Therefore, ketones in the urine are a normal outcome of following a ketogenic diet. However, If the levels are too high, it could mean that the person is overeating fat or not eating enough carbohydrates.
4. Long-term Vomiting or Diarrhea
Long-term vomiting and diarrhea can cause ketones in the urine. This is because when the body cannot absorb enough nutrients from food, it will break down fat for energy instead.
As a result, ketones are produced and excreted in the urine. People who suffer from chronic vomiting or diarrhea may experience dehydration, electrolyte imbalances, and increased ketone levels.
It is essential to seek medical attention immediately if you experience long-term vomiting or diarrhea, as it can lead to severe medical conditions, such as ketoacidosis.
Treatment may include replacing lost fluids with oral or intravenous fluids and electrolyte replacement. If the underlying cause of the vomiting or diarrhea is not treated, the ketone levels may remain elevated.
5. Diabetic Ketoacidosis
Diabetic Ketoacidosis (DKA) is an acute complication of diabetes caused by a severe shortage of insulin. It occurs when the body breaks down fat for energy instead of glucose, producing acidic ketones. These ketones then spill over into the urine, causing ketones to be present.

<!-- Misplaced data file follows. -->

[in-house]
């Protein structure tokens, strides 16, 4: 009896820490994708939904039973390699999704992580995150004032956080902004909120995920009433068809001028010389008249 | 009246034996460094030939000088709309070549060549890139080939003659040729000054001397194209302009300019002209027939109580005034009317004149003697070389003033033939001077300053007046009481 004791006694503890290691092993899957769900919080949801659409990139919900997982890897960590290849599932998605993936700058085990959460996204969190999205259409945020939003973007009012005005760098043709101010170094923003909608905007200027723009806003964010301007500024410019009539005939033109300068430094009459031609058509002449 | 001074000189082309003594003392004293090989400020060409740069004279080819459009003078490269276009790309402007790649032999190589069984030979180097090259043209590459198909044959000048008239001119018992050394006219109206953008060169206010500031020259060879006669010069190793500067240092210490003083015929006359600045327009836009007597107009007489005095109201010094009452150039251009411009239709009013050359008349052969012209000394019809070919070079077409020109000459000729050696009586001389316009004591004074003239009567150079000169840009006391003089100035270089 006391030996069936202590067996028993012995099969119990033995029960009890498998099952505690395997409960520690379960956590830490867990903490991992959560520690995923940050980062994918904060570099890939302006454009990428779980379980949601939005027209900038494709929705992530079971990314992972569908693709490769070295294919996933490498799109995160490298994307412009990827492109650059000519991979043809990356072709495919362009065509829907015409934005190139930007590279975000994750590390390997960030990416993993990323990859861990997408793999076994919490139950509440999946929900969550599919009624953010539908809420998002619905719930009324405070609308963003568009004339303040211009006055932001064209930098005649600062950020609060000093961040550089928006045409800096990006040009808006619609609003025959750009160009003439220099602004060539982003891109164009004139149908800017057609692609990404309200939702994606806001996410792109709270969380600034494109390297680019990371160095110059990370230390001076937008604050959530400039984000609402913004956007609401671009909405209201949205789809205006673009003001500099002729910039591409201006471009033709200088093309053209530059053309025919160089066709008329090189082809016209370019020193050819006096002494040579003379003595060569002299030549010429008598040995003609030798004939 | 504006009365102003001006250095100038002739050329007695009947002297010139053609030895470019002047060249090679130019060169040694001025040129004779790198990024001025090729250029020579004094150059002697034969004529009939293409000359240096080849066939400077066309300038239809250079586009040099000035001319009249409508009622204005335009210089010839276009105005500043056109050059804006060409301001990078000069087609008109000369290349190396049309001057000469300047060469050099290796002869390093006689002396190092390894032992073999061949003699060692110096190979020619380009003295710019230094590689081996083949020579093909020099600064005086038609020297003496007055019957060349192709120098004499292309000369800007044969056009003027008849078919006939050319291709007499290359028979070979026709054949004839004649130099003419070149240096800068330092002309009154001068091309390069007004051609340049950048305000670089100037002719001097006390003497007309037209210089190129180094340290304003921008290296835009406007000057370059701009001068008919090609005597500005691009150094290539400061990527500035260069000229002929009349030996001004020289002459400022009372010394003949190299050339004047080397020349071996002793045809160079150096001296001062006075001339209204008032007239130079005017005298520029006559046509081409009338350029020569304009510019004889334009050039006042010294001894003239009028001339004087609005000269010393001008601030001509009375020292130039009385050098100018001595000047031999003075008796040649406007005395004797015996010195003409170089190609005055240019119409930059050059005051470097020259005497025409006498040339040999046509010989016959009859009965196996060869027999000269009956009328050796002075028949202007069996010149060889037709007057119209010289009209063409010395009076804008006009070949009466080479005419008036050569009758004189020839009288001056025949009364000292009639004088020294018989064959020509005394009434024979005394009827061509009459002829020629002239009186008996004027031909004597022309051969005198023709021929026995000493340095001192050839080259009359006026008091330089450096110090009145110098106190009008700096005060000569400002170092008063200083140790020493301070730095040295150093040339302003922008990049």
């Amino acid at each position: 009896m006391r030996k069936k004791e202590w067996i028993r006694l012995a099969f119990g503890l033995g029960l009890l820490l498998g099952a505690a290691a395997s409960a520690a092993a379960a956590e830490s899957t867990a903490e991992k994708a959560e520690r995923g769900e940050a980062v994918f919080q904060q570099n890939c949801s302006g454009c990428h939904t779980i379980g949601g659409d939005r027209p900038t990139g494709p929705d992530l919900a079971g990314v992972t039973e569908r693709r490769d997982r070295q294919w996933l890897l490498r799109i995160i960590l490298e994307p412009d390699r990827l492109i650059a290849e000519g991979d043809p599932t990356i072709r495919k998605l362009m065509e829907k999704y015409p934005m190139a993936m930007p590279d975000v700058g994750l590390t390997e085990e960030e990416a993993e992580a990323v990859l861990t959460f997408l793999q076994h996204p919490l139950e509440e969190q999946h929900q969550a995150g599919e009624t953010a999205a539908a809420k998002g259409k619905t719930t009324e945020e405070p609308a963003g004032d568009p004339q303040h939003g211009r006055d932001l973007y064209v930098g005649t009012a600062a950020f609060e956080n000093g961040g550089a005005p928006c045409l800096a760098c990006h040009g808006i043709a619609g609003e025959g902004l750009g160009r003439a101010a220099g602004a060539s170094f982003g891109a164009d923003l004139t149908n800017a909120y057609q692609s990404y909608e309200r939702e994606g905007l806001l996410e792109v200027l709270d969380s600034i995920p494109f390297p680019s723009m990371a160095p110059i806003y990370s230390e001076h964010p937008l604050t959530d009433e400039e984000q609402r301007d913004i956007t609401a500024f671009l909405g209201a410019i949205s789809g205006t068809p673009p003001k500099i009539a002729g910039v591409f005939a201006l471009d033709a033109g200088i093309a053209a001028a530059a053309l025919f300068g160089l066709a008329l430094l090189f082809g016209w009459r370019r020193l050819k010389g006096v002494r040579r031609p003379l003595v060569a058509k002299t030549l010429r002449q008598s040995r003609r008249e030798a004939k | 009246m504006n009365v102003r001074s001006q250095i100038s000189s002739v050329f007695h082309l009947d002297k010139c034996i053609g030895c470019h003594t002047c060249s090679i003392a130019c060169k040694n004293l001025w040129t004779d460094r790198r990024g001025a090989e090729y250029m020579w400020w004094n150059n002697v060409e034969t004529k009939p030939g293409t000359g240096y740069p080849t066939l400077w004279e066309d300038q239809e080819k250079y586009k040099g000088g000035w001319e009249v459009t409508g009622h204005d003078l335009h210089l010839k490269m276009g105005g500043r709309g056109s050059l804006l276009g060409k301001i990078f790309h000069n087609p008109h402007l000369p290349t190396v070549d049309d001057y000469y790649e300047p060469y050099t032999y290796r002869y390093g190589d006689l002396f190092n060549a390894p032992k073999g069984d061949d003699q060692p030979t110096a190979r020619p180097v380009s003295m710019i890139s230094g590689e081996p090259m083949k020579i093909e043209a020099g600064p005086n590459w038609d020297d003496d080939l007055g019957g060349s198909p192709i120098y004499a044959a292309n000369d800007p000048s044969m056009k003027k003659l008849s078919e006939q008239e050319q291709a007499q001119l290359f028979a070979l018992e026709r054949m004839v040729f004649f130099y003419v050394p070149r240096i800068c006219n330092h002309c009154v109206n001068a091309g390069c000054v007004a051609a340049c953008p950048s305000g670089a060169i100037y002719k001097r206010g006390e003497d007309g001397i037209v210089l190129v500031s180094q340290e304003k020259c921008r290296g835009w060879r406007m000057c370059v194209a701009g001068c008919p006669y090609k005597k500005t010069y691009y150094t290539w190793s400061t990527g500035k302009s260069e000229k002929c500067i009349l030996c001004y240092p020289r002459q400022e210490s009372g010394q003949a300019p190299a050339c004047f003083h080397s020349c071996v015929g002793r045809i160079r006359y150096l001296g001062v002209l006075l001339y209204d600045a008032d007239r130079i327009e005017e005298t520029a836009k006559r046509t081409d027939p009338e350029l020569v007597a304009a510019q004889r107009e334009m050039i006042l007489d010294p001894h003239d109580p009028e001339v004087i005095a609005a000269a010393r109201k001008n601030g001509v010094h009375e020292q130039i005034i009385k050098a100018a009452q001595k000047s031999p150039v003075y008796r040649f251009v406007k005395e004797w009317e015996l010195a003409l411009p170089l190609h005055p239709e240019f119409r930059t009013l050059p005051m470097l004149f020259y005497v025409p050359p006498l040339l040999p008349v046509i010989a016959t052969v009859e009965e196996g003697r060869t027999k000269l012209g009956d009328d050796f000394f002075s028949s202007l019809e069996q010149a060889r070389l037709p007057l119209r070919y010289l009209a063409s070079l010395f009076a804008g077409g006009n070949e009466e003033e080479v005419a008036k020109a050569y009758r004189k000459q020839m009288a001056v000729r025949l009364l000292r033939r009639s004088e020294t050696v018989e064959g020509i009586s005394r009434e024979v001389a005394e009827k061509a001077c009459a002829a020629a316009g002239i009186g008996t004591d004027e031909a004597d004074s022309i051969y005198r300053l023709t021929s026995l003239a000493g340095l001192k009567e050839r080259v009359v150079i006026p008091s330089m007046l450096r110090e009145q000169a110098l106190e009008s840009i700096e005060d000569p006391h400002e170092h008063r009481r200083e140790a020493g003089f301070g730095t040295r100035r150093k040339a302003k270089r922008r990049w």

The most common symptoms of DKA are frequent urination, increased thirst, fatigue, nausea, and vomiting. If left untreated, DKA can be life-threatening.
Other risk factors include a lack of physical activity, dehydration, and stress. Treatment for DKA involves restoring normal body fluid levels, replacing electrolytes, and administering insulin to reduce ketone levels. If detected and treated early, DKA can be reversed and managed effectively.
Starvation can cause ketones to appear in the urine. These ketones are produced when the body breaks down fatty acids for energy. When a person is not consuming enough food, the body will draw on fat stores as an energy source. (Source)
This causes the breakdown of fatty acids, resulting in the production of ketones. Ketones in the urine indicate that the body is not getting enough food and is forced to break down fat for energy.
If left untreated, starvation can cause long-term health problems and even death. To avoid ketones in the urine due to starvation, it is essential to ensure that a healthy and balanced diet is being consumed.